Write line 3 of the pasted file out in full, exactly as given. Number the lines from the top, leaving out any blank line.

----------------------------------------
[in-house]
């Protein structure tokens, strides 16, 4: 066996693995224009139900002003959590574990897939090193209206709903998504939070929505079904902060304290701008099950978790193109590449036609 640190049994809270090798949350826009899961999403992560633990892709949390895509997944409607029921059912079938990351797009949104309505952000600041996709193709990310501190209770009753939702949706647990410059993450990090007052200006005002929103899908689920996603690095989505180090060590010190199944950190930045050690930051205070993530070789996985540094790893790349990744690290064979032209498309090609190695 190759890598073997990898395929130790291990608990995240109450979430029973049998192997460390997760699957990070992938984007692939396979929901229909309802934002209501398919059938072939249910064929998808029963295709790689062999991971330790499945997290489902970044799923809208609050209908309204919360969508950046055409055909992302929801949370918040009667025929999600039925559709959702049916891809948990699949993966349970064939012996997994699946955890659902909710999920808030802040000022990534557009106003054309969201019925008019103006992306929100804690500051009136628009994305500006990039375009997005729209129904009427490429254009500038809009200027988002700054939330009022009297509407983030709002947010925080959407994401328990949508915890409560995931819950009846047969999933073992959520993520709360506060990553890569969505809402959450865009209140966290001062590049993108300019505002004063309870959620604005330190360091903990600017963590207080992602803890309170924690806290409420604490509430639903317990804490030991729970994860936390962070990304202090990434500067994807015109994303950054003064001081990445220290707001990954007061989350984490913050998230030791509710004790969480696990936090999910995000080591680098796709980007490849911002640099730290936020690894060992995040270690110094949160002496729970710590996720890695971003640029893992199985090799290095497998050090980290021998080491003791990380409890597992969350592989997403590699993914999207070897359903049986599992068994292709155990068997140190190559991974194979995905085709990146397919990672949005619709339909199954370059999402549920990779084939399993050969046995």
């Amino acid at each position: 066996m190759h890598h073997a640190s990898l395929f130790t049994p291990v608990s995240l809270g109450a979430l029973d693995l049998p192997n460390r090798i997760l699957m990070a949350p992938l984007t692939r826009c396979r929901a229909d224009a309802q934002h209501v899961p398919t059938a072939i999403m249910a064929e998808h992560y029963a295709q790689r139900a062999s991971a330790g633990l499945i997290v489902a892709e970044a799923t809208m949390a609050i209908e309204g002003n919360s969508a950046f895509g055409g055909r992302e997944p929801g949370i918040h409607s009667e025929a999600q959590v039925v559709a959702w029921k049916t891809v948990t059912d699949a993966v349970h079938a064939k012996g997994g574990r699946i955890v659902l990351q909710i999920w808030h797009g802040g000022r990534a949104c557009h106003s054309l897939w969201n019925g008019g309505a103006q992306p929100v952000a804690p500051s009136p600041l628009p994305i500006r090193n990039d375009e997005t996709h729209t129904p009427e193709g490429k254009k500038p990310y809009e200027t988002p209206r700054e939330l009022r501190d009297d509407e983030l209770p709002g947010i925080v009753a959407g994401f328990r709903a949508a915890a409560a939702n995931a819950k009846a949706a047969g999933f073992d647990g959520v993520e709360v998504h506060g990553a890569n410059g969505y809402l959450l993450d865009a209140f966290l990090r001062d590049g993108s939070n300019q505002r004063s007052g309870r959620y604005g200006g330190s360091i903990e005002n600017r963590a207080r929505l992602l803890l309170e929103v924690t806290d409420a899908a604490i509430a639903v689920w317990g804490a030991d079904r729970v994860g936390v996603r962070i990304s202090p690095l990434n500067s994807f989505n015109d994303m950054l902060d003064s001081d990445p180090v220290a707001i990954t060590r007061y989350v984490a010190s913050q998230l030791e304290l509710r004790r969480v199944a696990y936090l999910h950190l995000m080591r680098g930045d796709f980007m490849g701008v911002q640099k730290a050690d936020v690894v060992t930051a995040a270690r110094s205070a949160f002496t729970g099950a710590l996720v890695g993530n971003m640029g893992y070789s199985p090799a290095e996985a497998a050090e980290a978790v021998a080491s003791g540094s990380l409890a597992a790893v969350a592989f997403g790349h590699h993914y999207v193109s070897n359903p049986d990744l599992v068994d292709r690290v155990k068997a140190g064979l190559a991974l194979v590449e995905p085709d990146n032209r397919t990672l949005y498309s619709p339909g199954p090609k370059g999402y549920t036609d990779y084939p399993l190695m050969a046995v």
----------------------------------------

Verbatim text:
């Amino acid at each position: 066996m190759h890598h073997a640190s990898l395929f130790t049994p291990v608990s995240l809270g109450a979430l029973d693995l049998p192997n460390r090798i997760l699957m990070a949350p992938l984007t692939r826009c396979r929901a229909d224009a309802q934002h209501v899961p398919t059938a072939i999403m249910a064929e998808h992560y029963a295709q790689r139900a062999s991971a330790g633990l499945i997290v489902a892709e970044a799923t809208m949390a609050i209908e309204g002003n919360s969508a950046f895509g055409g055909r992302e997944p929801g949370i918040h409607s009667e025929a999600q959590v039925v559709a959702w029921k049916t891809v948990t059912d699949a993966v349970h079938a064939k012996g997994g574990r699946i955890v659902l990351q909710i999920w808030h797009g802040g000022r990534a949104c557009h106003s054309l897939w969201n019925g008019g309505a103006q992306p929100v952000a804690p500051s009136p600041l628009p994305i500006r090193n990039d375009e997005t996709h729209t129904p009427e193709g490429k254009k500038p990310y809009e200027t988002p209206r700054e939330l009022r501190d009297d509407e983030l209770p709002g947010i925080v009753a959407g994401f328990r709903a949508a915890a409560a939702n995931a819950k009846a949706a047969g999933f073992d647990g959520v993520e709360v998504h506060g990553a890569n410059g969505y809402l959450l993450d865009a209140f966290l990090r001062d590049g993108s939070n300019q505002r004063s007052g309870r959620y604005g200006g330190s360091i903990e005002n600017r963590a207080r929505l992602l803890l309170e929103v924690t806290d409420a899908a604490i509430a639903v689920w317990g804490a030991d079904r729970v994860g936390v996603r962070i990304s202090p690095l990434n500067s994807f989505n015109d994303m950054l902060d003064s001081d990445p180090v220290a707001i990954t060590r007061y989350v984490a010190s913050q998230l030791e304290l509710r004790r969480v199944a696990y936090l999910h950190l995000m080591r680098g930045d796709f980007m490849g701008v911002q640099k730290a050690d936020v690894v060992t930051a995040a270690r110094s205070a949160f002496t729970g099950a710590l996720v890695g993530n971003m640029g893992y070789s199985p090799a290095e996985a497998a050090e980290a978790v021998a080491s003791g540094s990380l409890a597992a790893v969350a592989f997403g790349h590699h993914y999207v193109s070897n359903p049986d990744l599992v068994d292709r690290v155990k068997a140190g064979l190559a991974l194979v590449e995905p085709d990146n032209r397919t990672l949005y498309s619709p339909g199954p090609k370059g999402y549920t036609d990779y084939p399993l190695m050969a046995v």